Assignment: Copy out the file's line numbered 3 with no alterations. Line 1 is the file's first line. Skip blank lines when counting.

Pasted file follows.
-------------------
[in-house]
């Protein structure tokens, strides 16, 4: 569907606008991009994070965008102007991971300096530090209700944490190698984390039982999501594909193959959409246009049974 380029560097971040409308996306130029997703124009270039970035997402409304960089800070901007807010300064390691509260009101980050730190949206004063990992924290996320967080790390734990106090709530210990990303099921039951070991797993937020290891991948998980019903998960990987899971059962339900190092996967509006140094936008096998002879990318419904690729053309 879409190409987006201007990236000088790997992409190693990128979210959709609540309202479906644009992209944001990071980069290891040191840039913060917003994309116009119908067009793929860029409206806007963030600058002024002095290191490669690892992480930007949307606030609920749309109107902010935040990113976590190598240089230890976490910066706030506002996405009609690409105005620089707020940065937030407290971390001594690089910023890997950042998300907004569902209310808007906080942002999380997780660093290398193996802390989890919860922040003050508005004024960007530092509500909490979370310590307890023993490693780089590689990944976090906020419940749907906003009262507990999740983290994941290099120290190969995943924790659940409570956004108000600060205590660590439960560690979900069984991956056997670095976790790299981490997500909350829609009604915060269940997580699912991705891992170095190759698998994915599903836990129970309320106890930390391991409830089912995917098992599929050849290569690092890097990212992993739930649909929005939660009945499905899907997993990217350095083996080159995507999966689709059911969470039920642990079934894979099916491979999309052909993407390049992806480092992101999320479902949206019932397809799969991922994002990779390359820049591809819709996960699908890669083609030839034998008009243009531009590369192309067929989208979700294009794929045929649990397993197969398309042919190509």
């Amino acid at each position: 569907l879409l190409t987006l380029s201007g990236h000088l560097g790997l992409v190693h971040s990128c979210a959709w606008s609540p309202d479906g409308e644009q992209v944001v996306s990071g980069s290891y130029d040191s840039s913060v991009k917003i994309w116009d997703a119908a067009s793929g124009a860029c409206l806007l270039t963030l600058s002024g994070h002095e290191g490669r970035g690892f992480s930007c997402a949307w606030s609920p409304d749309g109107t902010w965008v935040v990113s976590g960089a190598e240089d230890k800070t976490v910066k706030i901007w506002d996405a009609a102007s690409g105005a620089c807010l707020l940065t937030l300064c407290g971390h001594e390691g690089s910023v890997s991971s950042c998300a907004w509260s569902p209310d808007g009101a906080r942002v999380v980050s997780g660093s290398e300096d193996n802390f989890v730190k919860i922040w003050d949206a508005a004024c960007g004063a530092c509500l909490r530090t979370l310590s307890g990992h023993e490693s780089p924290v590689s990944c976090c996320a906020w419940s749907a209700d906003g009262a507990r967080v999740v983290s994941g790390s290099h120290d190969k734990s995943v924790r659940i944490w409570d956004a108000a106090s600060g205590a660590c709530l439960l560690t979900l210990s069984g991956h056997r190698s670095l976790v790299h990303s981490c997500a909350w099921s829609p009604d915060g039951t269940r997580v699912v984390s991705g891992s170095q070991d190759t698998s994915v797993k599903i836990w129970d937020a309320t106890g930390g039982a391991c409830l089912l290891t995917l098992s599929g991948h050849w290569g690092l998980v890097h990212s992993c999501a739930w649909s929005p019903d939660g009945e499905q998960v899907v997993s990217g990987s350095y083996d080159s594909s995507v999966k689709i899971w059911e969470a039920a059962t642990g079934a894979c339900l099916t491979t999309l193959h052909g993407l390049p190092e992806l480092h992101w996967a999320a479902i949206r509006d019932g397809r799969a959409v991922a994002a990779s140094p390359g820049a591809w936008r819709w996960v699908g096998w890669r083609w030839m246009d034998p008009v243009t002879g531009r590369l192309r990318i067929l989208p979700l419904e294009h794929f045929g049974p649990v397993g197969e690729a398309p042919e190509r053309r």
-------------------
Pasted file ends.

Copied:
């Amino acid at each position: 569907l879409l190409t987006l380029s201007g990236h000088l560097g790997l992409v190693h971040s990128c979210a959709w606008s609540p309202d479906g409308e644009q992209v944001v996306s990071g980069s290891y130029d040191s840039s913060v991009k917003i994309w116009d997703a119908a067009s793929g124009a860029c409206l806007l270039t963030l600058s002024g994070h002095e290191g490669r970035g690892f992480s930007c997402a949307w606030s609920p409304d749309g109107t902010w965008v935040v990113s976590g960089a190598e240089d230890k800070t976490v910066k706030i901007w506002d996405a009609a102007s690409g105005a620089c807010l707020l940065t937030l300064c407290g971390h001594e390691g690089s910023v890997s991971s950042c998300a907004w509260s569902p209310d808007g009101a906080r942002v999380v980050s997780g660093s290398e300096d193996n802390f989890v730190k919860i922040w003050d949206a508005a004024c960007g004063a530092c509500l909490r530090t979370l310590s307890g990992h023993e490693s780089p924290v590689s990944c976090c996320a906020w419940s749907a209700d906003g009262a507990r967080v999740v983290s994941g790390s290099h120290d190969k734990s995943v924790r659940i944490w409570d956004a108000a106090s600060g205590a660590c709530l439960l560690t979900l210990s069984g991956h056997r190698s670095l976790v790299h990303s981490c997500a909350w099921s829609p009604d915060g039951t269940r997580v699912v984390s991705g891992s170095q070991d190759t698998s994915v797993k599903i836990w129970d937020a309320t106890g930390g039982a391991c409830l089912l290891t995917l098992s599929g991948h050849w290569g690092l998980v890097h990212s992993c999501a739930w649909s929005p019903d939660g009945e499905q998960v899907v997993s990217g990987s350095y083996d080159s594909s995507v999966k689709i899971w059911e969470a039920a059962t642990g079934a894979c339900l099916t491979t999309l193959h052909g993407l390049p190092e992806l480092h992101w996967a999320a479902i949206r509006d019932g397809r799969a959409v991922a994002a990779s140094p390359g820049a591809w936008r819709w996960v699908g096998w890669r083609w030839m246009d034998p008009v243009t002879g531009r590369l192309r990318i067929l989208p979700l419904e294009h794929f045929g049974p649990v397993g197969e690729a398309p042919e190509r053309r």